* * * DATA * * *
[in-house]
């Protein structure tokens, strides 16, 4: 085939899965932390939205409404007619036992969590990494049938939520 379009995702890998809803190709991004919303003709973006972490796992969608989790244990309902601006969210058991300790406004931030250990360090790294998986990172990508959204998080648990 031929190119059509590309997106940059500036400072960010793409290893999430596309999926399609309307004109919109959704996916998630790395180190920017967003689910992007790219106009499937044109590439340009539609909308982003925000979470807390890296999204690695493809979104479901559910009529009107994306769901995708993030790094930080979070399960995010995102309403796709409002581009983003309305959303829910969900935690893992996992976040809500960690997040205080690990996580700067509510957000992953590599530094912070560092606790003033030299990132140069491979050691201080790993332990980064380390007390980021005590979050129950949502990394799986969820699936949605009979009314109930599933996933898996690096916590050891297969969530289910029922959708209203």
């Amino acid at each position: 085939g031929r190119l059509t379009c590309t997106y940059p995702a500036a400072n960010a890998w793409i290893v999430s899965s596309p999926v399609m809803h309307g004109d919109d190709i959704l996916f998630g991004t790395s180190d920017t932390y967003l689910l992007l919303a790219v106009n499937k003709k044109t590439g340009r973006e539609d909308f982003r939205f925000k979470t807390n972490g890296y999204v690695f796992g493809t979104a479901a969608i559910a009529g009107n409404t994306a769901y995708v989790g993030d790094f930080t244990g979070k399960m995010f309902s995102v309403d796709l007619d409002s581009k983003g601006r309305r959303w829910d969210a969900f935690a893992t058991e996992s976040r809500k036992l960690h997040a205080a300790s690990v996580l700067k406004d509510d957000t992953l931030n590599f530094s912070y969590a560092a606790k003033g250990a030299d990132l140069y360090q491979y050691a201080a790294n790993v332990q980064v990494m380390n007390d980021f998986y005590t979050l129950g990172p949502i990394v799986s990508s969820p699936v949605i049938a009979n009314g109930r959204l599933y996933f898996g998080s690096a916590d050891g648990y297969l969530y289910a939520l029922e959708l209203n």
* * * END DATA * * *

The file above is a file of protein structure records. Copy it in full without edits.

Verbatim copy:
[in-house]
């Protein structure tokens, strides 16, 4: 085939899965932390939205409404007619036992969590990494049938939520 379009995702890998809803190709991004919303003709973006972490796992969608989790244990309902601006969210058991300790406004931030250990360090790294998986990172990508959204998080648990 031929190119059509590309997106940059500036400072960010793409290893999430596309999926399609309307004109919109959704996916998630790395180190920017967003689910992007790219106009499937044109590439340009539609909308982003925000979470807390890296999204690695493809979104479901559910009529009107994306769901995708993030790094930080979070399960995010995102309403796709409002581009983003309305959303829910969900935690893992996992976040809500960690997040205080690990996580700067509510957000992953590599530094912070560092606790003033030299990132140069491979050691201080790993332990980064380390007390980021005590979050129950949502990394799986969820699936949605009979009314109930599933996933898996690096916590050891297969969530289910029922959708209203």
């Amino acid at each position: 085939g031929r190119l059509t379009c590309t997106y940059p995702a500036a400072n960010a890998w793409i290893v999430s899965s596309p999926v399609m809803h309307g004109d919109d190709i959704l996916f998630g991004t790395s180190d920017t932390y967003l689910l992007l919303a790219v106009n499937k003709k044109t590439g340009r973006e539609d909308f982003r939205f925000k979470t807390n972490g890296y999204v690695f796992g493809t979104a479901a969608i559910a009529g009107n409404t994306a769901y995708v989790g993030d790094f930080t244990g979070k399960m995010f309902s995102v309403d796709l007619d409002s581009k983003g601006r309305r959303w829910d969210a969900f935690a893992t058991e996992s976040r809500k036992l960690h997040a205080a300790s690990v996580l700067k406004d509510d957000t992953l931030n590599f530094s912070y969590a560092a606790k003033g250990a030299d990132l140069y360090q491979y050691a201080a790294n790993v332990q980064v990494m380390n007390d980021f998986y005590t979050l129950g990172p949502i990394v799986s990508s969820p699936v949605i049938a009979n009314g109930r959204l599933y996933f898996g998080s690096a916590d050891g648990y297969l969530y289910a939520l029922e959708l209203n």